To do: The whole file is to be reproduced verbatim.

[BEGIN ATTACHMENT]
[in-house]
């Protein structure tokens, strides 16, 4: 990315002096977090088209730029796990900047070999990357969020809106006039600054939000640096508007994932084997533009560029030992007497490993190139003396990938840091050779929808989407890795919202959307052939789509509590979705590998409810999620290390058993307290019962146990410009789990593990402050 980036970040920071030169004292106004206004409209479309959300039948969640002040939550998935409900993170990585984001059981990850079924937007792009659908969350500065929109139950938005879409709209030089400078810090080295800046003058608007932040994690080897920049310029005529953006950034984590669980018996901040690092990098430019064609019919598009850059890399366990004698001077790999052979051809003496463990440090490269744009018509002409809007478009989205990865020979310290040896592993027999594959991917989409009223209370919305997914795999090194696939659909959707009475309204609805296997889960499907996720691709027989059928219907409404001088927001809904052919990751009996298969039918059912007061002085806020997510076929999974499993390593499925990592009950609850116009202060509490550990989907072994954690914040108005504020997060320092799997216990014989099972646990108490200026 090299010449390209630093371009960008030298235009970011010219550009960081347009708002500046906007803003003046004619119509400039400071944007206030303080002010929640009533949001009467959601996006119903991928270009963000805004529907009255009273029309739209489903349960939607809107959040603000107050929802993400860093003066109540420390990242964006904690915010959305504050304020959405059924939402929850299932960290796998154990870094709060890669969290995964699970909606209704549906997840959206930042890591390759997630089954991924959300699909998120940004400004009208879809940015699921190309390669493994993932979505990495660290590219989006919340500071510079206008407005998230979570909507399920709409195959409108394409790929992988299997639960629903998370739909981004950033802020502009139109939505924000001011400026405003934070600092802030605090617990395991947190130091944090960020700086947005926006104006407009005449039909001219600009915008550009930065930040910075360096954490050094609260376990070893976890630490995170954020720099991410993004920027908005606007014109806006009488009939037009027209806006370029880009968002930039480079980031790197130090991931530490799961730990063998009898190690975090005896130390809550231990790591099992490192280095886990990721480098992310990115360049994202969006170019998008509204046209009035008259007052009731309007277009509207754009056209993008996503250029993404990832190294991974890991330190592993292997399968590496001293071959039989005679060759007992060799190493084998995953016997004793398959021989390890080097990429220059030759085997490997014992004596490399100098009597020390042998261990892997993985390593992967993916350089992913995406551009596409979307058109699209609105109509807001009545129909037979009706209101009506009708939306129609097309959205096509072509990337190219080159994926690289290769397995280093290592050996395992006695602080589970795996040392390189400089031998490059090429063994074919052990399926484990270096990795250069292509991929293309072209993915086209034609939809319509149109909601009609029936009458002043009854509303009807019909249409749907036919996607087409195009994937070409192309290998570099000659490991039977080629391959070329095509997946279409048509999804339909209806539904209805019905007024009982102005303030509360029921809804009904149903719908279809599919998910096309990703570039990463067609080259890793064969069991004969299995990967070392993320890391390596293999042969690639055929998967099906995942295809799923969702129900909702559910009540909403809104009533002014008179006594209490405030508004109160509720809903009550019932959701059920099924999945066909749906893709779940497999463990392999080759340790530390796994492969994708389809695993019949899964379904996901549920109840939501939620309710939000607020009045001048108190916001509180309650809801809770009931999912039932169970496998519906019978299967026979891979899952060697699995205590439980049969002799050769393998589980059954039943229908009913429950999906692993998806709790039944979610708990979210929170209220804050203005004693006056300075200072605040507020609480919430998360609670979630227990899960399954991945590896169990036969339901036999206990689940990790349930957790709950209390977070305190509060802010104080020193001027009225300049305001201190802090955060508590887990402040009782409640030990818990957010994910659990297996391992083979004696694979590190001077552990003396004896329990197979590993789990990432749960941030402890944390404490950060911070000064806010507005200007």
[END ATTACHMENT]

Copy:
[in-house]
């Protein structure tokens, strides 16, 4: 990315002096977090088209730029796990900047070999990357969020809106006039600054939000640096508007994932084997533009560029030992007497490993190139003396990938840091050779929808989407890795919202959307052939789509509590979705590998409810999620290390058993307290019962146990410009789990593990402050 980036970040920071030169004292106004206004409209479309959300039948969640002040939550998935409900993170990585984001059981990850079924937007792009659908969350500065929109139950938005879409709209030089400078810090080295800046003058608007932040994690080897920049310029005529953006950034984590669980018996901040690092990098430019064609019919598009850059890399366990004698001077790999052979051809003496463990440090490269744009018509002409809007478009989205990865020979310290040896592993027999594959991917989409009223209370919305997914795999090194696939659909959707009475309204609805296997889960499907996720691709027989059928219907409404001088927001809904052919990751009996298969039918059912007061002085806020997510076929999974499993390593499925990592009950609850116009202060509490550990989907072994954690914040108005504020997060320092799997216990014989099972646990108490200026 090299010449390209630093371009960008030298235009970011010219550009960081347009708002500046906007803003003046004619119509400039400071944007206030303080002010929640009533949001009467959601996006119903991928270009963000805004529907009255009273029309739209489903349960939607809107959040603000107050929802993400860093003066109540420390990242964006904690915010959305504050304020959405059924939402929850299932960290796998154990870094709060890669969290995964699970909606209704549906997840959206930042890591390759997630089954991924959300699909998120940004400004009208879809940015699921190309390669493994993932979505990495660290590219989006919340500071510079206008407005998230979570909507399920709409195959409108394409790929992988299997639960629903998370739909981004950033802020502009139109939505924000001011400026405003934070600092802030605090617990395991947190130091944090960020700086947005926006104006407009005449039909001219600009915008550009930065930040910075360096954490050094609260376990070893976890630490995170954020720099991410993004920027908005606007014109806006009488009939037009027209806006370029880009968002930039480079980031790197130090991931530490799961730990063998009898190690975090005896130390809550231990790591099992490192280095886990990721480098992310990115360049994202969006170019998008509204046209009035008259007052009731309007277009509207754009056209993008996503250029993404990832190294991974890991330190592993292997399968590496001293071959039989005679060759007992060799190493084998995953016997004793398959021989390890080097990429220059030759085997490997014992004596490399100098009597020390042998261990892997993985390593992967993916350089992913995406551009596409979307058109699209609105109509807001009545129909037979009706209101009506009708939306129609097309959205096509072509990337190219080159994926690289290769397995280093290592050996395992006695602080589970795996040392390189400089031998490059090429063994074919052990399926484990270096990795250069292509991929293309072209993915086209034609939809319509149109909601009609029936009458002043009854509303009807019909249409749907036919996607087409195009994937070409192309290998570099000659490991039977080629391959070329095509997946279409048509999804339909209806539904209805019905007024009982102005303030509360029921809804009904149903719908279809599919998910096309990703570039990463067609080259890793064969069991004969299995990967070392993320890391390596293999042969690639055929998967099906995942295809799923969702129900909702559910009540909403809104009533002014008179006594209490405030508004109160509720809903009550019932959701059920099924999945066909749906893709779940497999463990392999080759340790530390796994492969994708389809695993019949899964379904996901549920109840939501939620309710939000607020009045001048108190916001509180309650809801809770009931999912039932169970496998519906019978299967026979891979899952060697699995205590439980049969002799050769393998589980059954039943229908009913429950999906692993998806709790039944979610708990979210929170209220804050203005004693006056300075200072605040507020609480919430998360609670979630227990899960399954991945590896169990036969339901036999206990689940990790349930957790709950209390977070305190509060802010104080020193001027009225300049305001201190802090955060508590887990402040009782409640030990818990957010994910659990297996391992083979004696694979590190001077552990003396004896329990197979590993789990990432749960941030402890944390404490950060911070000064806010507005200007």